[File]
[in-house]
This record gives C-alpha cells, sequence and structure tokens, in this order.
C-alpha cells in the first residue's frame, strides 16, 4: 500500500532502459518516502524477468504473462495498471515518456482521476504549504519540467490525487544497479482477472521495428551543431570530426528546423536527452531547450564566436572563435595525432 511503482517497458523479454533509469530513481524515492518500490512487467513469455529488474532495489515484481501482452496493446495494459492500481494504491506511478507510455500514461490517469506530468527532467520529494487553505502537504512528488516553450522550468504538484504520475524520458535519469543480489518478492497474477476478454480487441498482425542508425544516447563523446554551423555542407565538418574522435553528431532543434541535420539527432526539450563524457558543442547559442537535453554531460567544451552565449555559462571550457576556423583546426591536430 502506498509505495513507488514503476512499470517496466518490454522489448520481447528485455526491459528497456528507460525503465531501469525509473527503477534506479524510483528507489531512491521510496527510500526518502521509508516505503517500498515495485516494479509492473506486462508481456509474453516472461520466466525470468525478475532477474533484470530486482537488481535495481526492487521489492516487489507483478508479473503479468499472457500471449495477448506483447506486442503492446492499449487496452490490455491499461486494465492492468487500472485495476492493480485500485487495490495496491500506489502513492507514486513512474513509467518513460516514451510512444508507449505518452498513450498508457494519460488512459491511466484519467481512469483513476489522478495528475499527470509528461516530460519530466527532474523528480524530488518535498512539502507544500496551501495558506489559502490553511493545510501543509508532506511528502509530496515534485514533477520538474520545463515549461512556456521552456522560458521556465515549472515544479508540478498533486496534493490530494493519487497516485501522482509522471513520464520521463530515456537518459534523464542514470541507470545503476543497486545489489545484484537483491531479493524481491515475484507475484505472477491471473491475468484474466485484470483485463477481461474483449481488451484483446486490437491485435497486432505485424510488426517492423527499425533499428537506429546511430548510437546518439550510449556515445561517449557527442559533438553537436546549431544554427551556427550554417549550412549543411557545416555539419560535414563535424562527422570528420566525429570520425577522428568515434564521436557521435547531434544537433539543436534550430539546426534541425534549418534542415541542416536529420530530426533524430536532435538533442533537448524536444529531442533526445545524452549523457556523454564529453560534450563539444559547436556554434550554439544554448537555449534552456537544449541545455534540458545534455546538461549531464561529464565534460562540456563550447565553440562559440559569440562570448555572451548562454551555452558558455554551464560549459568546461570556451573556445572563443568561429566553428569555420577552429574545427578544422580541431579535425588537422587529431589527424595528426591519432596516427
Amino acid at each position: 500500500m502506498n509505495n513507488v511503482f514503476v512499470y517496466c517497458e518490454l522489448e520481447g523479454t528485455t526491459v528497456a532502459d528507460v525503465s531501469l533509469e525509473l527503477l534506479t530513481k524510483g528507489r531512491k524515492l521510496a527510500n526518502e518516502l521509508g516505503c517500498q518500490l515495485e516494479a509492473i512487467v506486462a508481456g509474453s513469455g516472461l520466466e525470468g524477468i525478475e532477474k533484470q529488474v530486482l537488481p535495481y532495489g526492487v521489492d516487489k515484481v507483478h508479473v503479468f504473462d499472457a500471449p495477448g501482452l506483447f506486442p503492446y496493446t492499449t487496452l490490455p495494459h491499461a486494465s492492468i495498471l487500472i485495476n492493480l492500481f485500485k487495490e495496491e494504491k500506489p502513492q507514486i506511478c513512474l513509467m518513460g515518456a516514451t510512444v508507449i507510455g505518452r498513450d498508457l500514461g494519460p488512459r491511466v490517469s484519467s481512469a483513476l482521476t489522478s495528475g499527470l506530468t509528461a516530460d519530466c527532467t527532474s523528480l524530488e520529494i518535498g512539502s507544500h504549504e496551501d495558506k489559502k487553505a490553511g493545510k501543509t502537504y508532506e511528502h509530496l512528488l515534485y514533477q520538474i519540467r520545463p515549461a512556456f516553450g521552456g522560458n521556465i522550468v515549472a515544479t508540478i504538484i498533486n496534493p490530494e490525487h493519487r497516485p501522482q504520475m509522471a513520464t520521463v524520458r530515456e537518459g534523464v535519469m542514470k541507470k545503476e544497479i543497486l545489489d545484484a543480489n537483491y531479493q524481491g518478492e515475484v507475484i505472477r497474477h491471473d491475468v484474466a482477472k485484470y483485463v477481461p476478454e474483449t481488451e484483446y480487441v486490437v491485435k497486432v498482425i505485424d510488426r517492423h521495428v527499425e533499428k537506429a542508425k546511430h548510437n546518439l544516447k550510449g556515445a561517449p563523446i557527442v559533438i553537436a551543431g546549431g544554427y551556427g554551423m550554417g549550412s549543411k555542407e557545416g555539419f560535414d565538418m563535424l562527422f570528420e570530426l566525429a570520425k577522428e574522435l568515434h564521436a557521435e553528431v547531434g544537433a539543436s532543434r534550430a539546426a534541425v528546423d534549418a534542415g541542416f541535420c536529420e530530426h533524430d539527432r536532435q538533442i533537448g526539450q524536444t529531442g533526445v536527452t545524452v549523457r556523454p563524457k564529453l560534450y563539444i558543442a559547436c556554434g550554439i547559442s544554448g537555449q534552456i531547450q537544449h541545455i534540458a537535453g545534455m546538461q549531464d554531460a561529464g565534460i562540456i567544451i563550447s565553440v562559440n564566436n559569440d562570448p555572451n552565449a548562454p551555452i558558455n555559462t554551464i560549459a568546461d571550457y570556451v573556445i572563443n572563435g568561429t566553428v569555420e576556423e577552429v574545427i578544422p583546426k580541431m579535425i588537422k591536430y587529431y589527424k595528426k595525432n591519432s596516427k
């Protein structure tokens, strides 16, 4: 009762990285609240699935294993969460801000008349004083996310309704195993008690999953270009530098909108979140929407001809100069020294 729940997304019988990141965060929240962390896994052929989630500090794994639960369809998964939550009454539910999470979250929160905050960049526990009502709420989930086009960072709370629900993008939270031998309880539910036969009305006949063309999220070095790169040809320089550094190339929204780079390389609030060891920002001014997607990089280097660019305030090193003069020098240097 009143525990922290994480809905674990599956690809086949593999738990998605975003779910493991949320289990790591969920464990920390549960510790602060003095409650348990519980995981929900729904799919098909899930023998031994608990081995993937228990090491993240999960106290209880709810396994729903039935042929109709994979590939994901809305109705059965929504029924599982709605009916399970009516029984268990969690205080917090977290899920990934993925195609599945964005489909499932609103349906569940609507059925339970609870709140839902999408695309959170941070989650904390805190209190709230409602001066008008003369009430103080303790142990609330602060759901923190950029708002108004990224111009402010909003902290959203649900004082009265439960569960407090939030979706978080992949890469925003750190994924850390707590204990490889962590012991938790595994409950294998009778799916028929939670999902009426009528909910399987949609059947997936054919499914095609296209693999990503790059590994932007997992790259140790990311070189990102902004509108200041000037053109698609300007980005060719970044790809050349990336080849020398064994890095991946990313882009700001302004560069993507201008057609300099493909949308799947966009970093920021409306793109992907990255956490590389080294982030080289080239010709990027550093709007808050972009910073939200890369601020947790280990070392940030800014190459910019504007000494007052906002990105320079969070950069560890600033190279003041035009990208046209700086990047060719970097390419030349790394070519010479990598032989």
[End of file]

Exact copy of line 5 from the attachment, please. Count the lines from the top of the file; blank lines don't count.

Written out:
């Protein structure tokens, strides 16, 4: 009762990285609240699935294993969460801000008349004083996310309704195993008690999953270009530098909108979140929407001809100069020294 729940997304019988990141965060929240962390896994052929989630500090794994639960369809998964939550009454539910999470979250929160905050960049526990009502709420989930086009960072709370629900993008939270031998309880539910036969009305006949063309999220070095790169040809320089550094190339929204780079390389609030060891920002001014997607990089280097660019305030090193003069020098240097 009143525990922290994480809905674990599956690809086949593999738990998605975003779910493991949320289990790591969920464990920390549960510790602060003095409650348990519980995981929900729904799919098909899930023998031994608990081995993937228990090491993240999960106290209880709810396994729903039935042929109709994979590939994901809305109705059965929504029924599982709605009916399970009516029984268990969690205080917090977290899920990934993925195609599945964005489909499932609103349906569940609507059925339970609870709140839902999408695309959170941070989650904390805190209190709230409602001066008008003369009430103080303790142990609330602060759901923190950029708002108004990224111009402010909003902290959203649900004082009265439960569960407090939030979706978080992949890469925003750190994924850390707590204990490889962590012991938790595994409950294998009778799916028929939670999902009426009528909910399987949609059947997936054919499914095609296209693999990503790059590994932007997992790259140790990311070189990102902004509108200041000037053109698609300007980005060719970044790809050349990336080849020398064994890095991946990313882009700001302004560069993507201008057609300099493909949308799947966009970093920021409306793109992907990255956490590389080294982030080289080239010709990027550093709007808050972009910073939200890369601020947790280990070392940030800014190459910019504007000494007052906002990105320079969070950069560890600033190279003041035009990208046209700086990047060719970097390419030349790394070519010479990598032989």